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Unearthing our volunteer gems

Published 21 Dec 2015

Volunteers mending a fence.Volunteers from right across the country make Bush Heritage Australia’s work possible. Photos Beatrice Bentley and Leanne Hales.

There’s no doubt that Bush Heritage volunteers are some of the best in the business. They roll up their sleeves to  pull weeds. They battle aching muscles  and clammy heat to plant seedlings.  And they spend hours pouring over documents to help with our research.

So it made perfect sense to tap into their knowledge and expertise with the establishment of our very first Volunteer Advisory Committee.

Led by National Volunteer Coordinator Michelle Stook, the idea was to create pathways for deepening volunteer engagement that aligns with our strategic goals and helps to create further awareness about Bush Heritage in the community.

Siam weed hunters at Yourka Station. Photo Leanne Hales.Siam weed hunters at Yourka Station. Photo Leanne Hales.

“The calibre of people who volunteer for Bush Heritage is unlike anything  I’ve ever seen,” Michelle says. “They’re highly skilled, tremendously enthusiastic, and so passionate about what we do.”

“These people have such an enormous amount of skill that I wanted a way to formalise the knowledge and  guidance that is continually offered to me. By providing the opportunity  for volunteers to formally provide input into the volunteer program, and assist in the development of volunteer-related policies and procedures, we’re better supporting them and our staff.”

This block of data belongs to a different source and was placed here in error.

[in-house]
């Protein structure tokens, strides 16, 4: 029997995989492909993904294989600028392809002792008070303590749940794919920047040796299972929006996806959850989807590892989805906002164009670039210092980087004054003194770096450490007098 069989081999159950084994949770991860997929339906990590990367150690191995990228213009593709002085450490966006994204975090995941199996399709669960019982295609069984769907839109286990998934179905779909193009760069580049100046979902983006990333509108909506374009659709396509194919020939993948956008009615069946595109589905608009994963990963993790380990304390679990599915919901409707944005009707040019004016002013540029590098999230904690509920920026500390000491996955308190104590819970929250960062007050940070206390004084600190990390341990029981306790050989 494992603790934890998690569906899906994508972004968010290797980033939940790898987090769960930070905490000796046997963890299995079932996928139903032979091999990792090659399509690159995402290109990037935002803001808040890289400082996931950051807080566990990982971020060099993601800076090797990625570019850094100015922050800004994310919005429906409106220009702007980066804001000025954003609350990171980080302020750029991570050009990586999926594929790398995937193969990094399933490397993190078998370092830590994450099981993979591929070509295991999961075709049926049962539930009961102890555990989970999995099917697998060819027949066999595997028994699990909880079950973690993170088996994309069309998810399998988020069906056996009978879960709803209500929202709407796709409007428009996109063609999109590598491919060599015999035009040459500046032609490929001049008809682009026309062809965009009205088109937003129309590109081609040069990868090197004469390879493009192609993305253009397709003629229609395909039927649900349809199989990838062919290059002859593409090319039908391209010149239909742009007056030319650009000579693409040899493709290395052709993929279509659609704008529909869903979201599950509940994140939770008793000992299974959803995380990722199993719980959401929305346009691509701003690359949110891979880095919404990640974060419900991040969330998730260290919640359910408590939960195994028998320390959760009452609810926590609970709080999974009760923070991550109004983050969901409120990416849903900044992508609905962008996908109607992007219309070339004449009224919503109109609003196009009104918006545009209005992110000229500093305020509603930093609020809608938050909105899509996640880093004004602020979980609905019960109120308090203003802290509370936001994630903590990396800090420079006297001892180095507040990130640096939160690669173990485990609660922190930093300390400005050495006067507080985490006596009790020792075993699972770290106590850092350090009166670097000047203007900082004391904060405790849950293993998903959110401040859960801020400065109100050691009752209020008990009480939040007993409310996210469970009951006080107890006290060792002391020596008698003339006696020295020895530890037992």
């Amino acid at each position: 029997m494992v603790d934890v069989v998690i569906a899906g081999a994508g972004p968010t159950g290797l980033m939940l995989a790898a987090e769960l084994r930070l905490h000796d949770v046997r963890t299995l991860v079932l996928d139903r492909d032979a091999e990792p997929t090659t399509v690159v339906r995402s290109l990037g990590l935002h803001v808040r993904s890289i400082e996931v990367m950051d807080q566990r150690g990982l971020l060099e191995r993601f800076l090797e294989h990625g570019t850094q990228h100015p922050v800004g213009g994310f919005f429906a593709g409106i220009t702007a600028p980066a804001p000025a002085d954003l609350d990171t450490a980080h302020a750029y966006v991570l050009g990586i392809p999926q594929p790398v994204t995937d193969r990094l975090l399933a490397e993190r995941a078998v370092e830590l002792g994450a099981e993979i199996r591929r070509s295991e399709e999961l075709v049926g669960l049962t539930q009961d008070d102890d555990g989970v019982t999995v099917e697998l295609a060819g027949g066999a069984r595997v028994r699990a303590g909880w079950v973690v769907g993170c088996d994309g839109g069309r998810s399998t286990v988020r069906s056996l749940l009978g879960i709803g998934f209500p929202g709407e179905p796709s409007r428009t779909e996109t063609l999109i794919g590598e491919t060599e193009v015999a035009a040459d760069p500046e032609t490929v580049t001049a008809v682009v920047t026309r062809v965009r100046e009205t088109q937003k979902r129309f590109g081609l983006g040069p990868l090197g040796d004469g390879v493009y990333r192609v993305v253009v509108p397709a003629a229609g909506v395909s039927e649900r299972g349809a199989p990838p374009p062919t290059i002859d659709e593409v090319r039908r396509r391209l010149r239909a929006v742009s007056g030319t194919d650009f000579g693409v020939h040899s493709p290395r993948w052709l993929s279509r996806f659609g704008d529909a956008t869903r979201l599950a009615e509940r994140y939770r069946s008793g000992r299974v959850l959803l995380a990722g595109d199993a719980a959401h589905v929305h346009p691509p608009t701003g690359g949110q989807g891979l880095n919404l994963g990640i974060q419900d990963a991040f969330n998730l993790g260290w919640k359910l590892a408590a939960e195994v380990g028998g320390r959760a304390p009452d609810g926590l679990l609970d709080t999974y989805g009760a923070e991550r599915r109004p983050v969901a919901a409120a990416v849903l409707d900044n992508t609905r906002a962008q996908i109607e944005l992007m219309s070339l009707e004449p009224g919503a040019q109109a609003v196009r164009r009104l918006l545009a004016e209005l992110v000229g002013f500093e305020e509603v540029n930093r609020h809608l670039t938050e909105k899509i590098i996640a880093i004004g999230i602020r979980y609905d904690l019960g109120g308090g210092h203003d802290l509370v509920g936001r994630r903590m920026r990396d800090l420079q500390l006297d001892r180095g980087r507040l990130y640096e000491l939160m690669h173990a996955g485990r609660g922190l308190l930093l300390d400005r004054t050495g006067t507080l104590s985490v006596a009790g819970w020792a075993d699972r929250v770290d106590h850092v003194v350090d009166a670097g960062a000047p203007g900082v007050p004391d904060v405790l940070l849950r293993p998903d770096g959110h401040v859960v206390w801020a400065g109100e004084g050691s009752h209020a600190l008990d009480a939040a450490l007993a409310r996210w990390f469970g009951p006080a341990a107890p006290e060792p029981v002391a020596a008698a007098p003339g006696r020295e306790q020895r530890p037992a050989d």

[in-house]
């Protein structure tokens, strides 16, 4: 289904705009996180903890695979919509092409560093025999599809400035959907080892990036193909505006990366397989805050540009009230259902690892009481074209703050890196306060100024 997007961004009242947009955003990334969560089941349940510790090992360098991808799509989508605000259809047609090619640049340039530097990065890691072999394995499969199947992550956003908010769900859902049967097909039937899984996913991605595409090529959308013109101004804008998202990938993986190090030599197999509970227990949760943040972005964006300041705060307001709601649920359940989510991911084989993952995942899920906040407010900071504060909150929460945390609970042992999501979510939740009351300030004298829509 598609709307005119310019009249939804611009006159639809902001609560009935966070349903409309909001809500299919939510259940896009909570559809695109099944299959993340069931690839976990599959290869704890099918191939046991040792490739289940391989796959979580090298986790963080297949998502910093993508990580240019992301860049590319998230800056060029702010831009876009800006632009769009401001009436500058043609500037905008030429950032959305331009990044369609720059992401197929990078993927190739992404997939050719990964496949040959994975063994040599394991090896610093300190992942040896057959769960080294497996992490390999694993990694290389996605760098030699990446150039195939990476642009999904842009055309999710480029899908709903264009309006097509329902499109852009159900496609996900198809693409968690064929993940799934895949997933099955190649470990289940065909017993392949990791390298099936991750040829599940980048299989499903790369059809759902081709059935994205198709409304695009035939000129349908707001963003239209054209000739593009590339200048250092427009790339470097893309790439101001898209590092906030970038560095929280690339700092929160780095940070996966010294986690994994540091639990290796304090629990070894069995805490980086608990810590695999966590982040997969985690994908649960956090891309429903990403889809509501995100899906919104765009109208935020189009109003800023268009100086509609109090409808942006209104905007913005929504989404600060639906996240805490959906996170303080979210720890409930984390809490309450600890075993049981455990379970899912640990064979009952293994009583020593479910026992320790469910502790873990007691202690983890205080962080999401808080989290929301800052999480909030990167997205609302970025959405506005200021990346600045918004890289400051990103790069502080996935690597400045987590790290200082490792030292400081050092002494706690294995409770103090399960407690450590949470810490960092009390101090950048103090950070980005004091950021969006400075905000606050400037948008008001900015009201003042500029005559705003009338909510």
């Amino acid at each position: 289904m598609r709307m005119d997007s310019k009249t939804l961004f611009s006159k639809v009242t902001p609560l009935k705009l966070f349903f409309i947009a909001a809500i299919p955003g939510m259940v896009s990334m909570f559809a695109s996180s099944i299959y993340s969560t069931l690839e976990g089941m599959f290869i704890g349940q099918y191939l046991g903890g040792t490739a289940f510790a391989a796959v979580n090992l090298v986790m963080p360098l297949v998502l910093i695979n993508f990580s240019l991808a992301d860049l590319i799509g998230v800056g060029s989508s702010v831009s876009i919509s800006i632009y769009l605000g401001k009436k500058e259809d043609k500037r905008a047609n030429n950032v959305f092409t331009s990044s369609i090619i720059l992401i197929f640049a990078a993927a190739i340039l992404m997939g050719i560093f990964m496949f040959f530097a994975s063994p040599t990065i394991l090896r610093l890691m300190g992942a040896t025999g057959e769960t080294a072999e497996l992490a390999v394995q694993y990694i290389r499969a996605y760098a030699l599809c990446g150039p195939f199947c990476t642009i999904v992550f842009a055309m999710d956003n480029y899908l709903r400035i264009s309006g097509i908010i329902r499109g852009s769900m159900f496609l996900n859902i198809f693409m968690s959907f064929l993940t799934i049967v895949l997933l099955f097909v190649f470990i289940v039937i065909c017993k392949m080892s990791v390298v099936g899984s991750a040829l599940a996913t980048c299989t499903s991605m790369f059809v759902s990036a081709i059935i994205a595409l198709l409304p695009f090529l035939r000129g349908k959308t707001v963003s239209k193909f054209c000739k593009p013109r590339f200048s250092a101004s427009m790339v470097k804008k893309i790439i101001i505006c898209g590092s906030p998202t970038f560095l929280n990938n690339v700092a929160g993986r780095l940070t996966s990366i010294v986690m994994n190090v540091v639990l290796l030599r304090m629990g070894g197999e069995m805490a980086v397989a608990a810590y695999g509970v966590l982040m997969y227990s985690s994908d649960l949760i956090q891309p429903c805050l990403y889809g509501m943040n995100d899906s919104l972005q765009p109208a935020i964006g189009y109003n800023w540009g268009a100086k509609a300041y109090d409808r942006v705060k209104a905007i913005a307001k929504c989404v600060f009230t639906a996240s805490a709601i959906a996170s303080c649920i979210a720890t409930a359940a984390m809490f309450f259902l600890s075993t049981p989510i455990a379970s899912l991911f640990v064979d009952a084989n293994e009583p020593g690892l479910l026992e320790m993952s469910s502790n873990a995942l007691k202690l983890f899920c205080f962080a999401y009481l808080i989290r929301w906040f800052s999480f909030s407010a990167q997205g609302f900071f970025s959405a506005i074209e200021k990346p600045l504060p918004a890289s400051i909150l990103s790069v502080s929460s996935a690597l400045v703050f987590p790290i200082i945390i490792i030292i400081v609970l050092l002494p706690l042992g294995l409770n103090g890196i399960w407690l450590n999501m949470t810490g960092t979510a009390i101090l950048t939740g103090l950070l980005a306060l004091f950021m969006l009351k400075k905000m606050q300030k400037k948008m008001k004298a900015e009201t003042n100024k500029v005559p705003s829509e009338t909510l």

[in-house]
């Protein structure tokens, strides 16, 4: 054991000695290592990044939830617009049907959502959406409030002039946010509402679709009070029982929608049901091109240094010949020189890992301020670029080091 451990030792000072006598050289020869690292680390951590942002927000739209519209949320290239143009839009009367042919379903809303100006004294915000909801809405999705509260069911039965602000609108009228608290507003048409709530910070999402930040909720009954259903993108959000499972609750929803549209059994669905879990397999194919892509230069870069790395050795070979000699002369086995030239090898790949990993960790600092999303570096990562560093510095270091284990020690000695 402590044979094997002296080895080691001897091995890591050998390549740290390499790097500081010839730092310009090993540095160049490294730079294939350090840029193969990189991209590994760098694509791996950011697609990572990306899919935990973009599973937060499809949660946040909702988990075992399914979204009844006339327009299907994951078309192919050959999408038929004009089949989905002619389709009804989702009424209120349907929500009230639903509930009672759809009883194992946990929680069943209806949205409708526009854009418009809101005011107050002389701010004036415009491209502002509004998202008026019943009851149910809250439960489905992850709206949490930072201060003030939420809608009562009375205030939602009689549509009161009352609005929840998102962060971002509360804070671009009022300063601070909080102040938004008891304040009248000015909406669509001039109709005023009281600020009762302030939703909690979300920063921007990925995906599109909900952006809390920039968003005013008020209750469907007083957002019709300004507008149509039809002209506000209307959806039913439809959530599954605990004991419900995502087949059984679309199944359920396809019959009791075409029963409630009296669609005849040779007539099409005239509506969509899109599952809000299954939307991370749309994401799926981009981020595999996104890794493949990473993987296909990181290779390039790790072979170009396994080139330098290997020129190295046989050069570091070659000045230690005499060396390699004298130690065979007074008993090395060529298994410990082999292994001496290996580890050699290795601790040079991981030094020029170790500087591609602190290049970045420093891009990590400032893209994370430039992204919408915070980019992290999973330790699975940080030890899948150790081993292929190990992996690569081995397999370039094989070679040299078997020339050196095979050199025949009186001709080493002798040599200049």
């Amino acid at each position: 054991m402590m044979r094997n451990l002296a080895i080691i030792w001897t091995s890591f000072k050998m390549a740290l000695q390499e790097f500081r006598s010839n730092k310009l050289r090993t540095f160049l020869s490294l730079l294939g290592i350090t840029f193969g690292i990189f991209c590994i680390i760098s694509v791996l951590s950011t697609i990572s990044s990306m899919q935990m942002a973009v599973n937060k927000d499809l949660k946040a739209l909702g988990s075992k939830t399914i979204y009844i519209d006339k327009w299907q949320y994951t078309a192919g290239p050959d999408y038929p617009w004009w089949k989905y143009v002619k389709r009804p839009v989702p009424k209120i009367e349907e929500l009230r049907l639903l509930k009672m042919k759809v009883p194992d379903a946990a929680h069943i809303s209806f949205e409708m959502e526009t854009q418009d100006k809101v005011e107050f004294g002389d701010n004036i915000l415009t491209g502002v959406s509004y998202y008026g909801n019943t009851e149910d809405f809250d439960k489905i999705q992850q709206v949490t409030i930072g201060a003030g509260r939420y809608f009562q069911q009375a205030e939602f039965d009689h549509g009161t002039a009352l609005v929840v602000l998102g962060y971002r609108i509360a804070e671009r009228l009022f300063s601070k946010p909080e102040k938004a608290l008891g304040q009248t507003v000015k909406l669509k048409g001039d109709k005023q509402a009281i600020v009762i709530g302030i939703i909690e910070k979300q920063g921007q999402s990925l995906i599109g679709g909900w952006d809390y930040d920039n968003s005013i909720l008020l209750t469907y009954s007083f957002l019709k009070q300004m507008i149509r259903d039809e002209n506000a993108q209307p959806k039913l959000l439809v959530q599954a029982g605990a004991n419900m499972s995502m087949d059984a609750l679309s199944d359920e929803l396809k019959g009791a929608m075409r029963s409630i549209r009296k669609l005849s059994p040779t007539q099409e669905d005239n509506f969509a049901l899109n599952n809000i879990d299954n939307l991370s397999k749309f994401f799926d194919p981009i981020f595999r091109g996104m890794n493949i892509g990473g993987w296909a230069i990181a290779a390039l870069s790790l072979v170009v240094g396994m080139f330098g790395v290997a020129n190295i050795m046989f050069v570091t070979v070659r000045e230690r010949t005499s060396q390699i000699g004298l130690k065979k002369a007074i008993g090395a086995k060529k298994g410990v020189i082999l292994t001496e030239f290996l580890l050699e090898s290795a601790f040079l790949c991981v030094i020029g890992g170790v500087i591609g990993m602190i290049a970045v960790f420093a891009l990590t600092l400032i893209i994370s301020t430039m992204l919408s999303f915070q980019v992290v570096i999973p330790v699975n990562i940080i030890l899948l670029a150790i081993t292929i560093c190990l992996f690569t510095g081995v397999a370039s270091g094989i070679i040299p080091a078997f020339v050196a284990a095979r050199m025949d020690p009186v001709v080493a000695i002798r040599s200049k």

The aim, Michelle says, is simple.

“It’s about expansion. We have a really defined set of strategic goals to engage, inspire and empower more people to support and become involved in our conservation work. The more volunteers and volunteer opportunities we can develop and implement throughout the organisation, the better it is for  meeting our strategic goals.”

Volunteers planting trees at Scotsdale Reserve, NSW.Volunteers planting trees at Scotsdale Reserve, NSW.

Expressions of interest are now open to Bush Heritage volunteers across Australia. During November applications will be assessed and four people will be chosen  to join the committee. Members will be asked to commit for two years, with meetings every two months.

Bush Heritage has around 600 volunteers – a figure that Michelle is keen on growing over the coming years.

Volunteers are our best advocates. They are filled with so much passion and pride with all they do.

“Volunteers are our best advocates. They are filled with so much passion and pride with all they do. We want to highlight that our volunteers play a central and crucial role in delivering on our conservation goals and that their skills and experience are a mandatory part of developing our successful program further.”

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